Plaintiff lawyers in some of those cases are now seeking to reopen settlements, charging GM improperly concealed knowledge. GM has hired compensation expert

Kenneth Feinberg

to manage payment of claims and possibly renegotiate previous settlements.

“I intend to ask why these settlements are being kept secret and [demand] GM make them public,” said Sen.

Richard Blumenthal

(D., Conn.), who is one of the panel members.

Messrs. Feinberg and Valukas also are expected to be the witness list for Thursday’s Senate hearing.

Ms. Barra dismissed 15 employees in June in connection with the ignition-switch issue, including lawyers who reported to Mr. Millikin. She hasn’t addressed whether Mr. Millikin was disciplined.

Meanwhile, congressional investigators are still digging into what GM and Delphi officials knew about problems with the ignition switches during the decade before GM’s first recall of the cars earlier this year.

Documents released by a House panel raise new questions about a conclusion in the auto maker’s internal investigation that a switch engineer,

Raymond DeGiorgio,

authorized design changes for the part used in Cobalts, Ions and other compact cars, and concealed the changes from others at GM.

“They would have us believe that no one in the company’s executive ranks knew of the faulty ignition-switch problems although there are emails after emails showing Mr. DeGiorgio talking with other engineers and suppliers,” Mr. Blumenthal said. “I am very interested in the report’s gaps and black holes as far as when it comes to upper level management. The report stops short of going higher on who knew what and when.”

A June 2, 2006, email disclosed by House investigators shows an engineer at Delphi copied 30 people at GM and Delphi on a description of changes to the ignition switch. The document is one of several marked with a stamp stating that it was also provided in response to a Justice Department subpoena.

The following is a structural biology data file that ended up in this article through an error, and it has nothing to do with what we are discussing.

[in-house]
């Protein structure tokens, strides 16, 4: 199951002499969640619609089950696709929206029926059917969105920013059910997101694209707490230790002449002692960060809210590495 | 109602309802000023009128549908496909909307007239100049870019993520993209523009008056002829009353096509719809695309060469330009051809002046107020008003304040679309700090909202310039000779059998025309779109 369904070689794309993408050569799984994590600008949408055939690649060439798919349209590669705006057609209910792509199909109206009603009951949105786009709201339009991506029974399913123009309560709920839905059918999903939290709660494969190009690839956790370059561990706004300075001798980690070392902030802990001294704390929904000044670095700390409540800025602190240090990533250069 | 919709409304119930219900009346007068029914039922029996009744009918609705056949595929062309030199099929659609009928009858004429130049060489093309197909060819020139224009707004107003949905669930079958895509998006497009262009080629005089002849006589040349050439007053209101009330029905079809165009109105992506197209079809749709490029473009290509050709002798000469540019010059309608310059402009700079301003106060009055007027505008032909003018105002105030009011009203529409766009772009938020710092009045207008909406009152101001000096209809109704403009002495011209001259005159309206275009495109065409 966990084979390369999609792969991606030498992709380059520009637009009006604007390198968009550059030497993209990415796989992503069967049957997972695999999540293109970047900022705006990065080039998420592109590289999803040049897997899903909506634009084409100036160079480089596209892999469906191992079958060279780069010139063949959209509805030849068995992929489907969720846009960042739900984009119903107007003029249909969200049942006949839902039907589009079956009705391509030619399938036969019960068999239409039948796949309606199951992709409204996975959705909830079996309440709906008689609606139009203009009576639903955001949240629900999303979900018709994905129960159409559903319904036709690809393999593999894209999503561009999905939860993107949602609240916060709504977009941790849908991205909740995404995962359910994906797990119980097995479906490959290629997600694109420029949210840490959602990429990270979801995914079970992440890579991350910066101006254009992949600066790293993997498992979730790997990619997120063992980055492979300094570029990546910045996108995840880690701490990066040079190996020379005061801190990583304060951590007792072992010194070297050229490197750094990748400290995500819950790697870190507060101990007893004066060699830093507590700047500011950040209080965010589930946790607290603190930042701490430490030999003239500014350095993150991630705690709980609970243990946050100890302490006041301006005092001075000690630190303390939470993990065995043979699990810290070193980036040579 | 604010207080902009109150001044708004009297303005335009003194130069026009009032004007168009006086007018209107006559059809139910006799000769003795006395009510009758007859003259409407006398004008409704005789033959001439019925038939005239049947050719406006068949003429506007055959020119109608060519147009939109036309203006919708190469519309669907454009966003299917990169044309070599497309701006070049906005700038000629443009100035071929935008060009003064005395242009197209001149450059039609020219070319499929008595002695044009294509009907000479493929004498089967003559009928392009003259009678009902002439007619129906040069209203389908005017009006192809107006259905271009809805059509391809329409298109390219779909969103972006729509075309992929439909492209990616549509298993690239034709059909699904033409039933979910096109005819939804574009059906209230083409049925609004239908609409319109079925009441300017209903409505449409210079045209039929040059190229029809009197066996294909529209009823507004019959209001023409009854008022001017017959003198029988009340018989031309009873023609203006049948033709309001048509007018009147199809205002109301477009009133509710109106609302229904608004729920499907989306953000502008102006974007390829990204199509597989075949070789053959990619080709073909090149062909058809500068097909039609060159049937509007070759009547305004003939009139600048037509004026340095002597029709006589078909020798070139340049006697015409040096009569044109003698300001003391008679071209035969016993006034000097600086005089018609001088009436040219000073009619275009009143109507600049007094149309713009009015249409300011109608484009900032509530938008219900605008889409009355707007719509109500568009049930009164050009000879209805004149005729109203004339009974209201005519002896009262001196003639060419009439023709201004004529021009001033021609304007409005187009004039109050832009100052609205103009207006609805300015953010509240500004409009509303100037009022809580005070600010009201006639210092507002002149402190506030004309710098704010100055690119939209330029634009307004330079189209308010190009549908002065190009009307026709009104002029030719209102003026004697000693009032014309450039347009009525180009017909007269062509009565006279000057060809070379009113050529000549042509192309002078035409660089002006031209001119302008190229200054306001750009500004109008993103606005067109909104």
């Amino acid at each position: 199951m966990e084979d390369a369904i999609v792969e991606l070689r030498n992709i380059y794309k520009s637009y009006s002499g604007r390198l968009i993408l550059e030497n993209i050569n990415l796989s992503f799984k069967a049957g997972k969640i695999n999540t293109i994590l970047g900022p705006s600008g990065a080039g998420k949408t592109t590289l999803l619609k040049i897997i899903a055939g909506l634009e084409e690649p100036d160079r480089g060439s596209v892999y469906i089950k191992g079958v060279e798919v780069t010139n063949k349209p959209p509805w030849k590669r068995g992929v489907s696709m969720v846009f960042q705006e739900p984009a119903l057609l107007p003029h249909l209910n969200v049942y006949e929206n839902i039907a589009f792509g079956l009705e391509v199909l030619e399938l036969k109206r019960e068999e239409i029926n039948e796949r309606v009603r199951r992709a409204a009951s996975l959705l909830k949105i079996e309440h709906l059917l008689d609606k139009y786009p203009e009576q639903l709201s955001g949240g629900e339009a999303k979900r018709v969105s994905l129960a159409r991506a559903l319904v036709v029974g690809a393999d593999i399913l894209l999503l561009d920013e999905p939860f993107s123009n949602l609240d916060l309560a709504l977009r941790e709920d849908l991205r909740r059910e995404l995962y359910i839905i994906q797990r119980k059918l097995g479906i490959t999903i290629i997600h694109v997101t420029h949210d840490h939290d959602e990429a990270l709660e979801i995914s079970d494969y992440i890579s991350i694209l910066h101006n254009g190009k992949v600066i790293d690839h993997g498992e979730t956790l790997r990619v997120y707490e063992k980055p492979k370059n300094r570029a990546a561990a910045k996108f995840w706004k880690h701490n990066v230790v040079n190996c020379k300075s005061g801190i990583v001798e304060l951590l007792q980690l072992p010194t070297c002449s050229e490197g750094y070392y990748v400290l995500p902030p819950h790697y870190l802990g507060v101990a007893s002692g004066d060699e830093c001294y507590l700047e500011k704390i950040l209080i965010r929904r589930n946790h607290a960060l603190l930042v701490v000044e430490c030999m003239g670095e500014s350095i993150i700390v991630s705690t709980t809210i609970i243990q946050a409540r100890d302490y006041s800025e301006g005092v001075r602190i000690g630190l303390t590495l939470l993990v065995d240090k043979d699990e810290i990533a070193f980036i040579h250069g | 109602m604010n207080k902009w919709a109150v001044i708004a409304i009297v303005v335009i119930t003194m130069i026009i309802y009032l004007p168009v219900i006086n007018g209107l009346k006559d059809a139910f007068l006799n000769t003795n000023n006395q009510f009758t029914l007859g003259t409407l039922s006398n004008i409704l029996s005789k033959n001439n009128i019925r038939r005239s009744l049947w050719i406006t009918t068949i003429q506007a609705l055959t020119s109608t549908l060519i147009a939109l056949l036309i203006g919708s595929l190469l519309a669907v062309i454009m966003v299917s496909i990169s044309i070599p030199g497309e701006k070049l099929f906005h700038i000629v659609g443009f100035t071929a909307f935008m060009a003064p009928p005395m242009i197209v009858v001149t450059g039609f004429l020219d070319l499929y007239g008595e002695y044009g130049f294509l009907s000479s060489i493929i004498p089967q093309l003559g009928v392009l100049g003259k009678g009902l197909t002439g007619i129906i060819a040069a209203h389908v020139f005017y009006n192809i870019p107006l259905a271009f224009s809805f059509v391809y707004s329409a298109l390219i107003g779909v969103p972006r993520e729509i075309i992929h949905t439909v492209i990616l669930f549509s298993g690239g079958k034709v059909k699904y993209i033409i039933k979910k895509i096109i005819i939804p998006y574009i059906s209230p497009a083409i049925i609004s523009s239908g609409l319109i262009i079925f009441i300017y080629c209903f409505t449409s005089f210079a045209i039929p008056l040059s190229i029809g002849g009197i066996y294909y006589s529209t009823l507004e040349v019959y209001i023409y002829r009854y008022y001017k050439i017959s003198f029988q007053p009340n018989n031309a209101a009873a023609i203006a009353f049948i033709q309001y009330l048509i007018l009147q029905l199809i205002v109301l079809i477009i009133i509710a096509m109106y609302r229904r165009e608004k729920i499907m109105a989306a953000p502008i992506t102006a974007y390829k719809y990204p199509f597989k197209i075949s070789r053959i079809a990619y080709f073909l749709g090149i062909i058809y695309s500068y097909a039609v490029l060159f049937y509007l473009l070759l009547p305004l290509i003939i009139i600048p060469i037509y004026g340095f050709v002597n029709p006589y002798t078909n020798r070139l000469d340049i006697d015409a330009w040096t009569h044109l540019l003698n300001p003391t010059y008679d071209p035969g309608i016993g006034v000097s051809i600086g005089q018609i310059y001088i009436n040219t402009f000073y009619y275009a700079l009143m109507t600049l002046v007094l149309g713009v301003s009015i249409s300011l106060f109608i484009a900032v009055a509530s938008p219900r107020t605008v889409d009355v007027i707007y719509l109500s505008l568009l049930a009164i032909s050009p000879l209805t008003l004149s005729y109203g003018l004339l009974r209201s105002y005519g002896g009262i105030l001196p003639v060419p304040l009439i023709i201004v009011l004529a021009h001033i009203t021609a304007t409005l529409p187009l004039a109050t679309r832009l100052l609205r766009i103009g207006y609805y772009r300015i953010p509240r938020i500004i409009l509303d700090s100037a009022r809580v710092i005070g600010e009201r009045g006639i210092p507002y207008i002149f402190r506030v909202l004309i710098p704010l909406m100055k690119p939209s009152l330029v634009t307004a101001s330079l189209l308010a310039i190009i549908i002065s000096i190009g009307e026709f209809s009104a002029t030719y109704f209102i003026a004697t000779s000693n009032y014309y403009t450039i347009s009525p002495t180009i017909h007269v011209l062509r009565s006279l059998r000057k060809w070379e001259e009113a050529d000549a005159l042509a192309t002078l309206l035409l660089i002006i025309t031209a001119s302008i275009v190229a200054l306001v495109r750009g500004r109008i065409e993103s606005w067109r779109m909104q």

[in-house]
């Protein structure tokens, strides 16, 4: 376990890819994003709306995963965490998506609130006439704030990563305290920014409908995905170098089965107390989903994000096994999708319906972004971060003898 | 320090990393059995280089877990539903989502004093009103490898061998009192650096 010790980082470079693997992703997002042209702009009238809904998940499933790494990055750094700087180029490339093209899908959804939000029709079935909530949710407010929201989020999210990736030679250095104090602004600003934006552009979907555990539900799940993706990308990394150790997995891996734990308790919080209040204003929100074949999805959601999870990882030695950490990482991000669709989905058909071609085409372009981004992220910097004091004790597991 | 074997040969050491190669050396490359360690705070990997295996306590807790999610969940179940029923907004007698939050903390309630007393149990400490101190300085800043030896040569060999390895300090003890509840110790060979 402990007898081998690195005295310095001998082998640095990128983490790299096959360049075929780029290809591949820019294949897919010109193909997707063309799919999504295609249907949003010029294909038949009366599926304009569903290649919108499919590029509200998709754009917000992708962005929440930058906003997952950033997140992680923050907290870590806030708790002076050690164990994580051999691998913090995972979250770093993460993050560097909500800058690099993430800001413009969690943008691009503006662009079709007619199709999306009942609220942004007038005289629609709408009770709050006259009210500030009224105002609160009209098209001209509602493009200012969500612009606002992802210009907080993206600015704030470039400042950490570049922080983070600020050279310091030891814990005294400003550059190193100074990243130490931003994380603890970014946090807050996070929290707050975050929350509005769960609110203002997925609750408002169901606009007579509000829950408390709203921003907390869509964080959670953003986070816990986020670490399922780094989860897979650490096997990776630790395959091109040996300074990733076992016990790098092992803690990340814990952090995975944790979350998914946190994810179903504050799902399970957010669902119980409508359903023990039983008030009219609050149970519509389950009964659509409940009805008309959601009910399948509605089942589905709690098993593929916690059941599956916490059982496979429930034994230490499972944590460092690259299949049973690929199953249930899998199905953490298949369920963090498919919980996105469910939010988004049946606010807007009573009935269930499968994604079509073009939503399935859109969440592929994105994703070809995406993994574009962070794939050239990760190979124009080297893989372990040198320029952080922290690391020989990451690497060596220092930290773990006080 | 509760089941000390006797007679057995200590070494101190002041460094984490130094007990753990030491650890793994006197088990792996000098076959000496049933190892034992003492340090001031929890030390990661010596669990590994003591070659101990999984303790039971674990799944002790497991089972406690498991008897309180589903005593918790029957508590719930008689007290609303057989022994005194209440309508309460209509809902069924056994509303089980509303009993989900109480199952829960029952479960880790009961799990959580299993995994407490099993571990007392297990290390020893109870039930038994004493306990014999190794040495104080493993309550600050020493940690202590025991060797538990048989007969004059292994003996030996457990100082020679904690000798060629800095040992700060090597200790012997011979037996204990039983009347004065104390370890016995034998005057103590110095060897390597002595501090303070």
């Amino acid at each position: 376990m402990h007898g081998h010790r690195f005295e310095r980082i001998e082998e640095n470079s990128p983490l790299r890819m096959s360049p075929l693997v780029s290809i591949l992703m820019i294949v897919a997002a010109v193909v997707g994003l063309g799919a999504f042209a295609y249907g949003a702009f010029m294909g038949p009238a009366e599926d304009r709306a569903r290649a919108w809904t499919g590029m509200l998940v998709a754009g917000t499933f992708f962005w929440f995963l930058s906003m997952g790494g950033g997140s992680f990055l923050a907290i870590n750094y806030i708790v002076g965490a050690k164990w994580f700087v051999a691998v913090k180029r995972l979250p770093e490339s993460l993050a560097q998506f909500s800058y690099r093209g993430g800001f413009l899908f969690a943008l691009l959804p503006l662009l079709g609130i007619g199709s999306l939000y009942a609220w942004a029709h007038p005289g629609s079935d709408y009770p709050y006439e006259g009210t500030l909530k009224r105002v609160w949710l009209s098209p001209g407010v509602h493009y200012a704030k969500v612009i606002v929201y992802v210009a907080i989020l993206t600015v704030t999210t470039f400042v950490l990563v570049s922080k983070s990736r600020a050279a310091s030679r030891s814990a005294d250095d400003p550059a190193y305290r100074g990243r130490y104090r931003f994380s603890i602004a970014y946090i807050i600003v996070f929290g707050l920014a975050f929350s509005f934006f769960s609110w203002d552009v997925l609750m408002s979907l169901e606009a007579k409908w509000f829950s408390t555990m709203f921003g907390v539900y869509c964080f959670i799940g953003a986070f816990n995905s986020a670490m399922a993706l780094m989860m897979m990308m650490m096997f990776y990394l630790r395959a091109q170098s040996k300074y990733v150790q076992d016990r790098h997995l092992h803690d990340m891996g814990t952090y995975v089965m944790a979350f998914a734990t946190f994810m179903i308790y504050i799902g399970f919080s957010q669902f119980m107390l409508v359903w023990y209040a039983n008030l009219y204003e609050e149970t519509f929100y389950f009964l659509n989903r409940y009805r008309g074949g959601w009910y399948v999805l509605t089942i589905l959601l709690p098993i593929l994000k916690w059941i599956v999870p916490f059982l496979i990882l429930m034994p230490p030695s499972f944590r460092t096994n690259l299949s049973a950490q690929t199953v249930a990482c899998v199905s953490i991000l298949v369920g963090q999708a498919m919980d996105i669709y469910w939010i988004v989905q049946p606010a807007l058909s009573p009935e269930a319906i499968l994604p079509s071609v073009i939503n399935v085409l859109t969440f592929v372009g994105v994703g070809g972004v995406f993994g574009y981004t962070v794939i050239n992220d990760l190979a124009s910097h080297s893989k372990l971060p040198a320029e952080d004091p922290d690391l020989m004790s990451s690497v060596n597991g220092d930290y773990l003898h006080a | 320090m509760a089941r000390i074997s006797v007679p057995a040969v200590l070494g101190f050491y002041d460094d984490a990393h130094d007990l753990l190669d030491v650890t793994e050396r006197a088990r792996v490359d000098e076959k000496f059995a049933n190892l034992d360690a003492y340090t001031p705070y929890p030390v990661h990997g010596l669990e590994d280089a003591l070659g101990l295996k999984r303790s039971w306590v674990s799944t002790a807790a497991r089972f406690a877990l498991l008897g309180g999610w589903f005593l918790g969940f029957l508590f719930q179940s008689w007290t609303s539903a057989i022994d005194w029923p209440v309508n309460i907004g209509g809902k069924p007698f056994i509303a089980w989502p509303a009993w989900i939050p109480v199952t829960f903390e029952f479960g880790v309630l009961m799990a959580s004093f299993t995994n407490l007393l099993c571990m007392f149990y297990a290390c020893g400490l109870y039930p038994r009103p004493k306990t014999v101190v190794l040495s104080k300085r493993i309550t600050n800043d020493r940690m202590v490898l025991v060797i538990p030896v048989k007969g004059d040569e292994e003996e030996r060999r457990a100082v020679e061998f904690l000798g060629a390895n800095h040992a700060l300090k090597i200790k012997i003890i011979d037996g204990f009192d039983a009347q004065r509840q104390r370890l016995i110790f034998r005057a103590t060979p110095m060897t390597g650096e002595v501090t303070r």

The email and its attachments describe changes to a printed circuit board and note a critical mechanical change, indicating a relatively wide circle of staffers were aware of the situation.

However, GM product safety investigators assigned to figure out why Cobalt air bags weren’t deploying failed to discover records of the design change. Mr. DeGiorgio failed to inform them when they asked about changing the switch design to prevent unintended shut-offs, the GM internal investigation found.

The Valukas report concluded: “Had others at GM known that the ignition switch had been changed during MY 2007, it is highly like they would have concluded their investigation much more swiftly and recalled the Cobalt and other cars earlier.”

Mr. Valukas’s report acknowledges in a footnote that other GM employees did know about changes to the ignition switches used in the recalled cars. Among those alerted to the change were engineers on a team assembled to address complaints that Saturn Ions wouldn’t start.

Mr. Valukas, at a prior hearing, testified Mr. DeGiorgio didn’t follow proper protocol and repeatedly failed to alert safety investigators to mechanical changes when they questioned him about the switch.

Mr. DeGiorgio has declined to comment.

—Christina Rogers contributed to this article.

Write to Jeff Bennett at jeff.bennett@wsj.com, Joseph B. White at joseph.white@wsj.com and Siobhan Hughes at siobhan.hughes@wsj.com